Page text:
Most conventional or baitcasting reels, which utilize a star type drag adjuster, are fairly close in design and parts. Generally, the drag systems of conventional reels use several alternating fiber and metal drag washers. While there may be some corrosion on the metal drag washers, it usually cleans off rather easily. Unless there is bad corrosion or severe wear, clean the metal drag washers and replace the fiber ones. The cost of a set of the drag washers is very little compared to other fishing expenses. Don’t try to shortcut and save a few bucks. If there is any question about the drag washers, replace them.

Pay special attention to the springs in conventional reels. Most conventional reels have either one, or a pair of springs, that keep the anti-reverse mechanism working. There is also a freespool spring that disengages the spool from the drag mechanism for casting or otherwise letting line out with no resistance. All springs must be clean, at the proper tension, and free to function for the reel to cast and retrieve line.

Lever drag conventional reels have a few special needs. Take care when washing lever drag reels, as high pressure or washing the reel in freespool, can let water get around the edge of the spool and inside the reel. This can carry dust, dirt and salt. The sealing is better on newer reels, but some older lever drag reels occasionally experienced rust and pitting from this.

If the drive plate has any pitting or corrosion it can be replaced or cleaned and polished. Once the drive plate is cleaned, polish it with a very light (600 grit) emery cloth to help prevent the rust and/or pitting from reoccurring. Lever drag reels add a tensioning spring in the preset knob assembly that must be within tolerance to hold the drag preset and prevent it from changing.

Once the reel is thoroughly cleaned and any needed parts changed, it must be properly lubricated before being reassembled. All reel companies recommend specific greases for their reels and the technicians that service a lot of reels have their favorites. Check with them for recommendations.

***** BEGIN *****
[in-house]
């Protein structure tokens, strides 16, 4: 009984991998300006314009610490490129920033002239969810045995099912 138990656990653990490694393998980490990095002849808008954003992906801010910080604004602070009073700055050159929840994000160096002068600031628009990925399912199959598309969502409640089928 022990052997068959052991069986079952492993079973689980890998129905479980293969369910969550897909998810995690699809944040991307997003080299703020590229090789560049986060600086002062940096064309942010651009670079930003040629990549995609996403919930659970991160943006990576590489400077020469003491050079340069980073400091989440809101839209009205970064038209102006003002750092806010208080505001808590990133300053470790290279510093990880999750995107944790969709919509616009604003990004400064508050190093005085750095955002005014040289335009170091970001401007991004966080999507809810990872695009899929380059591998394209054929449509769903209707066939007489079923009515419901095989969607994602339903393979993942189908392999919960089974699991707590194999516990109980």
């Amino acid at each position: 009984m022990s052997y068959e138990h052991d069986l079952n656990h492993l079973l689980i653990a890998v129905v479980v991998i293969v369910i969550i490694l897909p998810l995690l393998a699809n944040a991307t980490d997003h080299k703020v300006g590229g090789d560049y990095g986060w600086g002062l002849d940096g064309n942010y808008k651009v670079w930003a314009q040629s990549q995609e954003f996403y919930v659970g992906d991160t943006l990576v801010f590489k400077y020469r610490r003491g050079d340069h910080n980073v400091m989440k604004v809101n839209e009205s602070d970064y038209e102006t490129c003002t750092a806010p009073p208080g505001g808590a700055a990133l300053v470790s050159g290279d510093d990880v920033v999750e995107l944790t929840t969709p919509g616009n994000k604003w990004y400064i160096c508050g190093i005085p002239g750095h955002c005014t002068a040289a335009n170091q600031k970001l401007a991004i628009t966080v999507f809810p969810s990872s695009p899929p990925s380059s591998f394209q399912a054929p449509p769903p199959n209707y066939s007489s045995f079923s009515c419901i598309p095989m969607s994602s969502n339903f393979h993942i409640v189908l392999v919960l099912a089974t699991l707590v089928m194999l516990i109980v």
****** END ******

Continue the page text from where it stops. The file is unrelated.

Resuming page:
An old standby for spinning and baitcasting reels is one of the lighter, white, waterproof, Teflon greases. These have the ability to cling well, lubricate, and protect the reel, without gooping it up. Some heavier lubricants actually cling to the shafts, bearings, and gears so well that they might actually hamper the reels casting ability, but work well for trolling reels. Waterproof grease is still the key, even in a sealed system, as sometimes water finds a way to intrude and it might carry dirt or salt.

Cleaning and servicing rods is much easier. The first step is removing the reel and then give the rod a thorough cleaning. Each technician has their favorite cleaner, but again don’t use dishwashing detergents. Roller type rods should have the rollers and bearings removed, cleaned, relubricated and reinstalled.

Now it’s time to check the rod, reel seat, guides, guide inserts, butts and clear coat for cracks. This can be done with cotton or cotton balls. It’s a little tedious and time consuming, but rub the cotton along and across every millimeter of the rod, reel seat, guides, guide inserts, guide wraps and butt. If there is even the slightest crack, it will pull a couple of strands from the cotton.

Once a crack is found, the proper repair or maintenance can be determined. Cracks or tears in the clear coat can often be buffed clean and patched. However, cracks in guides, guide inserts, reel seats or issues with guide wraps will require help from someone experienced with replacing them and with the proper equipment to continually rotate the rod to allow the clear coat to cure uniformly. This usually requires a trip to a custom rod builder that also does repairs or to the repair shop.

Rod CleaningProper cleaning and service of fishing equipment is a must or problems will surely develop. With regular and proper cleaning and servicing, reels will operate correctly and smoothly, plus last quite a while. This is a wintertime project many fishermen can do themselves with only basic mechanical ability. Checking rods is even easier. Avoiding periodic cleaning and basic maintenance is just asking for problems – and those problems usually occur when there is a trophy fish on the line. Don’t let mistreated fishing gear contribute to tales of “the big one that got away.”

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Capt. Jerry Dilsaver has been fishing since he was a child and writing about fishing, hunting and the outdoors since 1986. He is from Southport-Oak Island, N.C. and continues to live there in semi-retirement. His writing features this area prominently, but he has fished and written about the East Coast from Virginia to Florida, the Gulf Coast, California, Alaska and several of the Great Lakes in the U.S., plus several countries in Central America and several Caribbean Islands. He has been on staff at Carolina Adventure, North Carolina Sportsman and South Carolina Sportsman Magazines and his byline has appeared in several other magazines and newspapers.